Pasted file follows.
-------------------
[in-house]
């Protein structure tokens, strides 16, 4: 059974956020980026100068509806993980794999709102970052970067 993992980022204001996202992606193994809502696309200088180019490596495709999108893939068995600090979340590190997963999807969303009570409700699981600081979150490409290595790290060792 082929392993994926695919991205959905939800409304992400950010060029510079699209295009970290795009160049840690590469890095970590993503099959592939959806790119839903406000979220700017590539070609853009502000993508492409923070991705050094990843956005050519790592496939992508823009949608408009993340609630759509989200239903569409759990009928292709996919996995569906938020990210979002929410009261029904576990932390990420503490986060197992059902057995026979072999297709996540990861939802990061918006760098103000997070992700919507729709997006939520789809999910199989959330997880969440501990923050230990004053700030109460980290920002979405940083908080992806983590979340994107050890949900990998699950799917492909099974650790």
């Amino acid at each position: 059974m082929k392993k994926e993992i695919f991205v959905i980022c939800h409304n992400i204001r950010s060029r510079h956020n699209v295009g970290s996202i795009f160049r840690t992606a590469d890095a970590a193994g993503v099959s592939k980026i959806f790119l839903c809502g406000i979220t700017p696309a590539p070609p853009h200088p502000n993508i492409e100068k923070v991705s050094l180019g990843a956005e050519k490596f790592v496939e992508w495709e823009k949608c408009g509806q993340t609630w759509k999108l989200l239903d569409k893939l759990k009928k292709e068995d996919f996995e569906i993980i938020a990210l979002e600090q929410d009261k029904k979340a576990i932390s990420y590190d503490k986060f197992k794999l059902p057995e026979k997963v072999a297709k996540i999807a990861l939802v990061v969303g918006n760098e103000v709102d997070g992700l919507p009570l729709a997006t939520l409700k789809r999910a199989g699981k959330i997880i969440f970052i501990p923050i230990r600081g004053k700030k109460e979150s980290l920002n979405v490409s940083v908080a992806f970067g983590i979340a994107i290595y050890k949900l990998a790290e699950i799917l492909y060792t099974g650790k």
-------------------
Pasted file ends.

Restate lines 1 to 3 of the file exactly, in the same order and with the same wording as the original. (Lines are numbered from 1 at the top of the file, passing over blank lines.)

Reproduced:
[in-house]
């Protein structure tokens, strides 16, 4: 059974956020980026100068509806993980794999709102970052970067 993992980022204001996202992606193994809502696309200088180019490596495709999108893939068995600090979340590190997963999807969303009570409700699981600081979150490409290595790290060792 082929392993994926695919991205959905939800409304992400950010060029510079699209295009970290795009160049840690590469890095970590993503099959592939959806790119839903406000979220700017590539070609853009502000993508492409923070991705050094990843956005050519790592496939992508823009949608408009993340609630759509989200239903569409759990009928292709996919996995569906938020990210979002929410009261029904576990932390990420503490986060197992059902057995026979072999297709996540990861939802990061918006760098103000997070992700919507729709997006939520789809999910199989959330997880969440501990923050230990004053700030109460980290920002979405940083908080992806983590979340994107050890949900990998699950799917492909099974650790």
């Amino acid at each position: 059974m082929k392993k994926e993992i695919f991205v959905i980022c939800h409304n992400i204001r950010s060029r510079h956020n699209v295009g970290s996202i795009f160049r840690t992606a590469d890095a970590a193994g993503v099959s592939k980026i959806f790119l839903c809502g406000i979220t700017p696309a590539p070609p853009h200088p502000n993508i492409e100068k923070v991705s050094l180019g990843a956005e050519k490596f790592v496939e992508w495709e823009k949608c408009g509806q993340t609630w759509k999108l989200l239903d569409k893939l759990k009928k292709e068995d996919f996995e569906i993980i938020a990210l979002e600090q929410d009261k029904k979340a576990i932390s990420y590190d503490k986060f197992k794999l059902p057995e026979k997963v072999a297709k996540i999807a990861l939802v990061v969303g918006n760098e103000v709102d997070g992700l919507p009570l729709a997006t939520l409700k789809r999910a199989g699981k959330i997880i969440f970052i501990p923050i230990r600081g004053k700030k109460e979150s980290l920002n979405v490409s940083v908080a992806f970067g983590i979340a994107i290595y050890k949900l990998a790290e699950i799917l492909y060792t099974g650790k």